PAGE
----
When I woke up at 3 in the morning on Thursday, Sept. 8, I could hear the heavy rain against the house and steady cracks of thunder but didn’t think too much of it. Hurricane Irene was a good two weeks behind us and there had been no shrill warnings on the Wednesday evening news. It was  just a thunderstorm.

My wife was more curious, though. She went out to look at our street, which had in the last month become something of a seasonal stream, with flash flood waters rising above the curbs and sidewalks. On that Thursday morning, though, the stream had turned into a full-fledged river. It’s outer edge lapped at the steps of the home of my neighbors across the street.

The news got me out of bed to see for myself. Fortunately, our house is a little uphill from the street, the first floor is about 6 feet above street level. That fact took a bit of the shock out of seeing the street in front of my home turning into a channel navigable by sea craft.

I spent the next half hour or so running a Shop Vac in the basement, getting about three full containers of water before the basement puddle was manageable.
My neighbors across the street, however, were not all so lucky. The creek behind their homes had risen above its concrete flood walls, overtaking backyards and sinking cars up to their bucket seats. Garages full of tools and lawnmowers were soaked. Whole basements of furniture and other stored items were drenched as sump pumps were completely overwhelmed.

In the morning, as I walked down the street, talked to my neighbors and looked at the damage – part of my street looked like the bottom of a recently drained pond – everyone said the same thing: They had absolutely no idea that the flood was coming.

In fact all of my neighbors have been in their homes for many years and had weathered previous floods. They had typically been ready, with cars moved to higher ground, backup generators plugged in and Shop Vacs in position. Two weeks ago, as news reports continued to promise that the East Coast was facing certain doom at the hand of Irene, we all over-prepared.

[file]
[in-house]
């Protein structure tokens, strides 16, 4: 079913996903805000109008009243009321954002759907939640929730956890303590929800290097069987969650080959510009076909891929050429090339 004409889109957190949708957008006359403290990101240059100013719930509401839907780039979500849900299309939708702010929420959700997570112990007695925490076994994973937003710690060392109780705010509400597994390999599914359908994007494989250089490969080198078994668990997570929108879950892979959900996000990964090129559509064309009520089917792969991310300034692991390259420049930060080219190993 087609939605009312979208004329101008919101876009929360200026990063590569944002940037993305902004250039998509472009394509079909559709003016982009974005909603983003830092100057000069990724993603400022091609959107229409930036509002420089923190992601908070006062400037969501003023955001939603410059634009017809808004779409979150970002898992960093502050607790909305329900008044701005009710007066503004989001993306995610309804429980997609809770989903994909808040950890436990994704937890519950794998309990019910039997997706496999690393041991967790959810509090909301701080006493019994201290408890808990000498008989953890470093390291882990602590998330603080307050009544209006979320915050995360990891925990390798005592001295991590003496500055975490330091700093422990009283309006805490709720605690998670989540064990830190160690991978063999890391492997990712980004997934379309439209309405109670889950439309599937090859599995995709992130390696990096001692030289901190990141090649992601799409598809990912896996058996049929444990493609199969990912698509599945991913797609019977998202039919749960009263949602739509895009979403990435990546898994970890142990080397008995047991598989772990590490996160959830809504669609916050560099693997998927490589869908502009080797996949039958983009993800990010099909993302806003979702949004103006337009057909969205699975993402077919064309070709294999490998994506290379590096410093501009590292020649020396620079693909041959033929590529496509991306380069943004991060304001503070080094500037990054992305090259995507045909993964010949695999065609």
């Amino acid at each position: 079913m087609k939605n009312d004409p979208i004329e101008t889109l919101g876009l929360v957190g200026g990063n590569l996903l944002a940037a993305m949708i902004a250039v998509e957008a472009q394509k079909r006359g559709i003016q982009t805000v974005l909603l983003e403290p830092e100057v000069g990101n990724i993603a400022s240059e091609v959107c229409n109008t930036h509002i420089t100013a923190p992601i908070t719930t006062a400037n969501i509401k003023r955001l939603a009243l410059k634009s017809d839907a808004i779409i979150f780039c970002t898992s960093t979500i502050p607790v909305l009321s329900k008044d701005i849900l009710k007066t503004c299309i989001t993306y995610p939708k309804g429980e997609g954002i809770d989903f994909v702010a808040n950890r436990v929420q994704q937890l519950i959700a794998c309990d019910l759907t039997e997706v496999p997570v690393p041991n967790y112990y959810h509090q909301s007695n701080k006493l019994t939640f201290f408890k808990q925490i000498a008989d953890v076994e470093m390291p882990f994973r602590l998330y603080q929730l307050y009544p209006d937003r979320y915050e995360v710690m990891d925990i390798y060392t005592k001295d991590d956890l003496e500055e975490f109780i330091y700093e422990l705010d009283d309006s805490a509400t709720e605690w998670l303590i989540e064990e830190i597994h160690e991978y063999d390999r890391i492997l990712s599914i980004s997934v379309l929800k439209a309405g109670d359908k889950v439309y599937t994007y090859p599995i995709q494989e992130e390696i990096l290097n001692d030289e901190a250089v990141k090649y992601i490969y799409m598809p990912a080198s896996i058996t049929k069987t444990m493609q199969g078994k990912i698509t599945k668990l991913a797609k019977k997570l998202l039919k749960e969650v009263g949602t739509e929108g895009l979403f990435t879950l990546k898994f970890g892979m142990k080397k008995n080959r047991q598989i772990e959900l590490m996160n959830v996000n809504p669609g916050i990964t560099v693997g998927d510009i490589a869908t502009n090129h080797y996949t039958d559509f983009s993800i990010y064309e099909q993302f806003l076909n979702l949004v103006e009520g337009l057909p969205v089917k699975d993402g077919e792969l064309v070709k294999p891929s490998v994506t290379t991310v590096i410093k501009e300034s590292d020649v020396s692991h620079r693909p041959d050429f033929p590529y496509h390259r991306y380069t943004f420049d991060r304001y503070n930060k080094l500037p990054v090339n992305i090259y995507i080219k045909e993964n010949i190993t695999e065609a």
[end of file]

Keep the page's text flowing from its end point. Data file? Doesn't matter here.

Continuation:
My neighbors were ready for water, wind and whatever else nature might throw at them (turned out to be a pretty large tree that came down on the block and knocked out our power for more than 24 hours). Two days after the Irene was gone, everything was back to normal.
That a flash flood in an early morning thunderstorm could take the whole neighborhood and region by surprise is a real mystery to me. Why were we capable of tracking Irene from the time of its inception off the west coast of Africa, yet we were not capable of predicting that last week’s massive thunderstorm coupled with already high water levels would make things far worse than Irene had?

I can certainly appreciate the fact that divining the outcome of any weather event is tricky. I know that Irene predictions were far worse than what actually happened – except for Vermont, where massive floods took people by complete surprise. But I appreciate that. It’s better to prepare for the worst than be caught unprepared when the worst happens.

I think the same sort of warning was missing last week. My neighborhood should not have retired for the night unaware that a storm could surge creeks in the area to the highest flood levels in at least a decade.

I guess it’s just remarkable that no matter how sophisticated our weather reporting technology gets, it still can’t reliably prepare us for everything.

Pete Mazzaccaro

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